It's the little things that count

(Unsplash / Irving Martinez)

It's the little things. I'm currently sitting on a flight from Connecticut to St. Louis, pondering a variety of minor occurrences that have recently happened in my life and marveling at the depth of their impact. Let's work backward chronologically.

  • The steward on this flight just offered me the entire can of soda rather than just the 4-ounce drink typically provided.
  • The sisters I live with in religious community made a point of getting up earlier than they needed to in order to say goodbye before I left for the airport this morning, and one of them even made sure the car was warmed up before we ventured out into the polar vortex.
  • My grandniece Marie, at only a little more than 12 months old but meeting me for the first time, for some unknown reason decided that she really liked me and cuddled in my lap for close to an hour on a recent visit.
  • A friend shared a particularly meaningful piece of music, recognizing its healing significance at a painful moment.
  • A young barista swirled a little heart in the frothy top of my cappuccino just to evoke a smile.

The list could go on and on. When I take stock of the multitude of ways that kindnesses are demonstrated, I find myself humbled by the blessings that are showered upon me every day — by so very, very many "regular" people.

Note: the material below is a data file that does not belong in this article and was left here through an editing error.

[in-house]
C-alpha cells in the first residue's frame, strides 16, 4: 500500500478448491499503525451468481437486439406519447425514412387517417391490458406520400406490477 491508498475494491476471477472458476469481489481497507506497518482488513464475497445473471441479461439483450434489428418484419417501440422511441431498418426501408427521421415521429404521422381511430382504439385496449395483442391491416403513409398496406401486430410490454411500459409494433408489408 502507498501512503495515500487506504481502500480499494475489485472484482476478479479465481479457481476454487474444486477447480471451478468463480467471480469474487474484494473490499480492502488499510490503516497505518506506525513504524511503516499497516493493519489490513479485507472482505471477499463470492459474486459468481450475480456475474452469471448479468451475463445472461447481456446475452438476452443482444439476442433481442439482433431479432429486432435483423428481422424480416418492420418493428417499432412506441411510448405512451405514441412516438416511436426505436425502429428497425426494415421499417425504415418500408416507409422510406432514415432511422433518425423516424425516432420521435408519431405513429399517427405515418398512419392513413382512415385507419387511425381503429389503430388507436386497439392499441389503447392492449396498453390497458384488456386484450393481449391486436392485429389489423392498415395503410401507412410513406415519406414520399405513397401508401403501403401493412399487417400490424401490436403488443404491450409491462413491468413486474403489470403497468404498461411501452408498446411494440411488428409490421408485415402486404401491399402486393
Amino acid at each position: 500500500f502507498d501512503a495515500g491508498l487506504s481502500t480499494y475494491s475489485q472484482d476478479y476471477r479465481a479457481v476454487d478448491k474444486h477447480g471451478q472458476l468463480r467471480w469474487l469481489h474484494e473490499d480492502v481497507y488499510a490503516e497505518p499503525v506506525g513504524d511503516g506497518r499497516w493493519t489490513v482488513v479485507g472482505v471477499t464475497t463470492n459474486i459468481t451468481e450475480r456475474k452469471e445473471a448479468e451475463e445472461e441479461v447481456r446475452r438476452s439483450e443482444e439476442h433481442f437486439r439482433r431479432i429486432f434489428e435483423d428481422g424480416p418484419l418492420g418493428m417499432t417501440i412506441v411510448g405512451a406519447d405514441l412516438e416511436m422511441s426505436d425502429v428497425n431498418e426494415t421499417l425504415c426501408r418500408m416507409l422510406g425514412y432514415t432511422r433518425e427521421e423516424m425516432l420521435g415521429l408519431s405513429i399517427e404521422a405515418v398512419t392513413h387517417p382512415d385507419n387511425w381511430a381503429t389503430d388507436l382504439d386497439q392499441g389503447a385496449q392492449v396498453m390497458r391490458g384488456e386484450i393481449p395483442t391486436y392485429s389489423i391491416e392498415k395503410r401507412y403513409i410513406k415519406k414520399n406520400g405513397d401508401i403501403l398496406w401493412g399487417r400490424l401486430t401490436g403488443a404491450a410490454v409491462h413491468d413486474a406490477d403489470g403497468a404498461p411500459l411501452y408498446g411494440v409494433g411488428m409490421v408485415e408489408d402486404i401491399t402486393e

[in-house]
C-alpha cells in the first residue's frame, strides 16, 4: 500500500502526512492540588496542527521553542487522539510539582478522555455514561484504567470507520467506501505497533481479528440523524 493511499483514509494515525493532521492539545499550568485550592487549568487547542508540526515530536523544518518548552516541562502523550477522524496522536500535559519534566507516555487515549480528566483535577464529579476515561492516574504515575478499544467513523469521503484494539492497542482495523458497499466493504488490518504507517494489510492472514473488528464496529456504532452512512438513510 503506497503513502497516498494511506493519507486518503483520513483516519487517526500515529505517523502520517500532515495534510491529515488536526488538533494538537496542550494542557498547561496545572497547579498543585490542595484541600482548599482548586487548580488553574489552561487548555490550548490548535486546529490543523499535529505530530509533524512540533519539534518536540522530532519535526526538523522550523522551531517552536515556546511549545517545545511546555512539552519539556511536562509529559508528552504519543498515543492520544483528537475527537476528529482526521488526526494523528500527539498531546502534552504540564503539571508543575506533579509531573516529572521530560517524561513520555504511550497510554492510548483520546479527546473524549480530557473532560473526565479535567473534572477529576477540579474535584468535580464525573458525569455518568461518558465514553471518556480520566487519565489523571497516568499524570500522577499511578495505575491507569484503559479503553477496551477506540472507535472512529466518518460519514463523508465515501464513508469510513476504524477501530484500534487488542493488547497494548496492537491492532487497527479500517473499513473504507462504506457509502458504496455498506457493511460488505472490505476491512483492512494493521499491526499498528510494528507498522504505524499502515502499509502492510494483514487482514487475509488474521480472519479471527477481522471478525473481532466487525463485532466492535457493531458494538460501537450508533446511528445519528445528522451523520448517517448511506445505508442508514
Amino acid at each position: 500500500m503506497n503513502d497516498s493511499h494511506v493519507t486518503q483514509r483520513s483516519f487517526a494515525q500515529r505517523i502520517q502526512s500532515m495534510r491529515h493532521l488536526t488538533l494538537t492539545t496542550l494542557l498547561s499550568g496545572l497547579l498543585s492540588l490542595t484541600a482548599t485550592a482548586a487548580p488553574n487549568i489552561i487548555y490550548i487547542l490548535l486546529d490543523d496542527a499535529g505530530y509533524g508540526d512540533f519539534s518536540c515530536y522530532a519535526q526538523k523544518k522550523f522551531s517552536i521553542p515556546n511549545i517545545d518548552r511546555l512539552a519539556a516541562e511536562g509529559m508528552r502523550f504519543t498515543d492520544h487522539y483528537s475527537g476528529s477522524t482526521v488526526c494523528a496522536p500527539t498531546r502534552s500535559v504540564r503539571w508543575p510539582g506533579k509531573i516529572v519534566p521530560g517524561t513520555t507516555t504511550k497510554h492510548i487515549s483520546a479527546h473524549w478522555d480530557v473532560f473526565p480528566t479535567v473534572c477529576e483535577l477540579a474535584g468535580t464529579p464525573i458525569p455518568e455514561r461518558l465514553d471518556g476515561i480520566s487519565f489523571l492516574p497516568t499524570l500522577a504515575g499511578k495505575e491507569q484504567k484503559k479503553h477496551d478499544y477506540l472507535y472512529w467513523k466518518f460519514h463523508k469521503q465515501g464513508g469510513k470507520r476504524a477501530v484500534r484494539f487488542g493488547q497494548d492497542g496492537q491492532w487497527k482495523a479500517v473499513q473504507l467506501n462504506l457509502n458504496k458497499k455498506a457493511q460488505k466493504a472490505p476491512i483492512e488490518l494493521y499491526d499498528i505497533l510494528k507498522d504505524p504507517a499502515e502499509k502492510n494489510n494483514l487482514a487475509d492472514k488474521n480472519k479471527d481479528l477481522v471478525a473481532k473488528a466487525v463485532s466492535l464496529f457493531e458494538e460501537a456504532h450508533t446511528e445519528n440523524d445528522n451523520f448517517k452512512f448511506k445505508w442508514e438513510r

A spiritual practice I have come to love (and that has made me a more grateful human being, I'd like to believe) is ending my day with a litany of gratitude. As I close my bedroom door and prepare to go to sleep, I replay my day in my mind, articulating specific people, incidents or circumstances that bestowed blessing upon me during the course of the day.

And then I end by thanking God for the blessings of the day that I have yet to recognize, either because I missed them or because I didn't see them as blessings. (Full disclosure: There are some things that stay in that "You call that a blessing?" category for a long, long time — everything from hurtful comments to the stomach flu.)

So how is it that such small things can carry such deep meaning? At 30,000 feet above Ohio right now, I am noticing that everything down below is small. Vast lakes can be seen in their entirety, major cities can be captured in a single panoramic scan, even skyscrapers are hard to spot beneath the clouds. When I'm down on the ground in the midst of those lakes and cities and buildings, I'm the one that feels small, yet right now a changed perspective has turned the tables and made everything seem different. In reality, very little has changed.

Is that lake big or small? It depends on whether I am trying to swim across it or comparing it to the Great Lake further out on the horizon. Is the problem of my discomfort (because the person sitting next to me is overflowing into my seat) big or small? That, too, depends on my perspective.

If I am focused on my own comfort and preferences, it's a big problem; if I consider that she is a woman with a unique life story that likely includes (if my powers of observation are accurate) small children and a demanding job, it's a very small problem.